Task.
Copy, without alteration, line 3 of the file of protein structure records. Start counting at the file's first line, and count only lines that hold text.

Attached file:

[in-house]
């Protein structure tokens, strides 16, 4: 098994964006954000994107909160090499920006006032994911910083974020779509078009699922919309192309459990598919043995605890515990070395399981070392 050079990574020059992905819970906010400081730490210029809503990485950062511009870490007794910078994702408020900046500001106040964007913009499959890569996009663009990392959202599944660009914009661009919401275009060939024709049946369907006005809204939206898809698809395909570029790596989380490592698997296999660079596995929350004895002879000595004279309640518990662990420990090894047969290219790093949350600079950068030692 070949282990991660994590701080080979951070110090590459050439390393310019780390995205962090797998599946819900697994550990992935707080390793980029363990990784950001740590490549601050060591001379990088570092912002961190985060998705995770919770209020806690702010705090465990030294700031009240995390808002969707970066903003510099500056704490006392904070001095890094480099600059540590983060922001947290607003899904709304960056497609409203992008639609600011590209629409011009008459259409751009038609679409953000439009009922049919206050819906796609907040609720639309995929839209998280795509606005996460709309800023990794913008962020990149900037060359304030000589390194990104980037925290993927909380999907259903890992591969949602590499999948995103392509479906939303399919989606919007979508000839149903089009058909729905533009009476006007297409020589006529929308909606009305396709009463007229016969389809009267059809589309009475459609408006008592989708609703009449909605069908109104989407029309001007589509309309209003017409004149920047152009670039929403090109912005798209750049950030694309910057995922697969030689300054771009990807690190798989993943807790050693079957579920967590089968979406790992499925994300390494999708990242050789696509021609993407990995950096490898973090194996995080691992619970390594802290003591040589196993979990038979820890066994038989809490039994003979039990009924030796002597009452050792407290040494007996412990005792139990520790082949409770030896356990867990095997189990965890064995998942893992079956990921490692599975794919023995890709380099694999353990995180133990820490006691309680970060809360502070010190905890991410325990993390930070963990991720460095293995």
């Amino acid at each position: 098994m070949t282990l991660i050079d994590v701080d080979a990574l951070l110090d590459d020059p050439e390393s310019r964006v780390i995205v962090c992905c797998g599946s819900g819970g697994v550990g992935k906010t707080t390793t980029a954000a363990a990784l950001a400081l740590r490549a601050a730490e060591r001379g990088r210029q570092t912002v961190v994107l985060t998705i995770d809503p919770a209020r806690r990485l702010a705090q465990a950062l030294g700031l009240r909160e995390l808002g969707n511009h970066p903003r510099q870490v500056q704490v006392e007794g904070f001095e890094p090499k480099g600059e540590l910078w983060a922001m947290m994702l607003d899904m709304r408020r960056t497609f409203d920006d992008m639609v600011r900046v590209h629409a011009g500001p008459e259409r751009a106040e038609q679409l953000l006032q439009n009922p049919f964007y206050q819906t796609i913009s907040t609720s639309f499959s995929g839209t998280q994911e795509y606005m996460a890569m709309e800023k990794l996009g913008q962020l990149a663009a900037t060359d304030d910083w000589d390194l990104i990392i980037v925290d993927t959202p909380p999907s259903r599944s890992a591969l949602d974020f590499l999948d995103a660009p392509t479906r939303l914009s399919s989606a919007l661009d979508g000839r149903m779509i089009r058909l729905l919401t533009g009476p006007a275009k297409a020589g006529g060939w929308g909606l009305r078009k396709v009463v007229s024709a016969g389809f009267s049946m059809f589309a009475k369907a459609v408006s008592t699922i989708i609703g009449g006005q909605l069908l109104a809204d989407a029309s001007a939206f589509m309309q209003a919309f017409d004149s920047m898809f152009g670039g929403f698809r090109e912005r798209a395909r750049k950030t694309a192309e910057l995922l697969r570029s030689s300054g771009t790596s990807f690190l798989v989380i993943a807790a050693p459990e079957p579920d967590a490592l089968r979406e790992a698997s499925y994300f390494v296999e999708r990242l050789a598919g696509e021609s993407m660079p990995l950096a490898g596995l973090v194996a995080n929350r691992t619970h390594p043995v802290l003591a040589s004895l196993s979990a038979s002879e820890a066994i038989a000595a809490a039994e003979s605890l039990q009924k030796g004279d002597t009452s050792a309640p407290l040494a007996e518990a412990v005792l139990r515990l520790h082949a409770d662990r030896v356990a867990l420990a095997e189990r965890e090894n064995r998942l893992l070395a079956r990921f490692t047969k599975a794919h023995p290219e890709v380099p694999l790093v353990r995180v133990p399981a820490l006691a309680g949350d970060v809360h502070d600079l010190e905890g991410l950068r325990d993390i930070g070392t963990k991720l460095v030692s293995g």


């Amino acid at each position: 098994m070949t282990l991660i050079d994590v701080d080979a990574l951070l110090d590459d020059p050439e390393s310019r964006v780390i995205v962090c992905c797998g599946s819900g819970g697994v550990g992935k906010t707080t390793t980029a954000a363990a990784l950001a400081l740590r490549a601050a730490e060591r001379g990088r210029q570092t912002v961190v994107l985060t998705i995770d809503p919770a209020r806690r990485l702010a705090q465990a950062l030294g700031l009240r909160e995390l808002g969707n511009h970066p903003r510099q870490v500056q704490v006392e007794g904070f001095e890094p090499k480099g600059e540590l910078w983060a922001m947290m994702l607003d899904m709304r408020r960056t497609f409203d920006d992008m639609v600011r900046v590209h629409a011009g500001p008459e259409r751009a106040e038609q679409l953000l006032q439009n009922p049919f964007y206050q819906t796609i913009s907040t609720s639309f499959s995929g839209t998280q994911e795509y606005m996460a890569m709309e800023k990794l996009g913008q962020l990149a663009a900037t060359d304030d910083w000589d390194l990104i990392i980037v925290d993927t959202p909380p999907s259903r599944s890992a591969l949602d974020f590499l999948d995103a660009p392509t479906r939303l914009s399919s989606a919007l661009d979508g000839r149903m779509i089009r058909l729905l919401t533009g009476p006007a275009k297409a020589g006529g060939w929308g909606l009305r078009k396709v009463v007229s024709a016969g389809f009267s049946m059809f589309a009475k369907a459609v408006s008592t699922i989708i609703g009449g006005q909605l069908l109104a809204d989407a029309s001007a939206f589509m309309q209003a919309f017409d004149s920047m898809f152009g670039g929403f698809r090109e912005r798209a395909r750049k950030t694309a192309e910057l995922l697969r570029s030689s300054g771009t790596s990807f690190l798989v989380i993943a807790a050693p459990e079957p579920d967590a490592l089968r979406e790992a698997s499925y994300f390494v296999e999708r990242l050789a598919g696509e021609s993407m660079p990995l950096a490898g596995l973090v194996a995080n929350r691992t619970h390594p043995v802290l003591a040589s004895l196993s979990a038979s002879e820890a066994i038989a000595a809490a039994e003979s605890l039990q009924k030796g004279d002597t009452s050792a309640p407290l040494a007996e518990a412990v005792l139990r515990l520790h082949a409770d662990r030896v356990a867990l420990a095997e189990r965890e090894n064995r998942l893992l070395a079956r990921f490692t047969k599975a794919h023995p290219e890709v380099p694999l790093v353990r995180v133990p399981a820490l006691a309680g949350d970060v809360h502070d600079l010190e905890g991410l950068r325990d993390i930070g070392t963990k991720l460095v030692s293995g």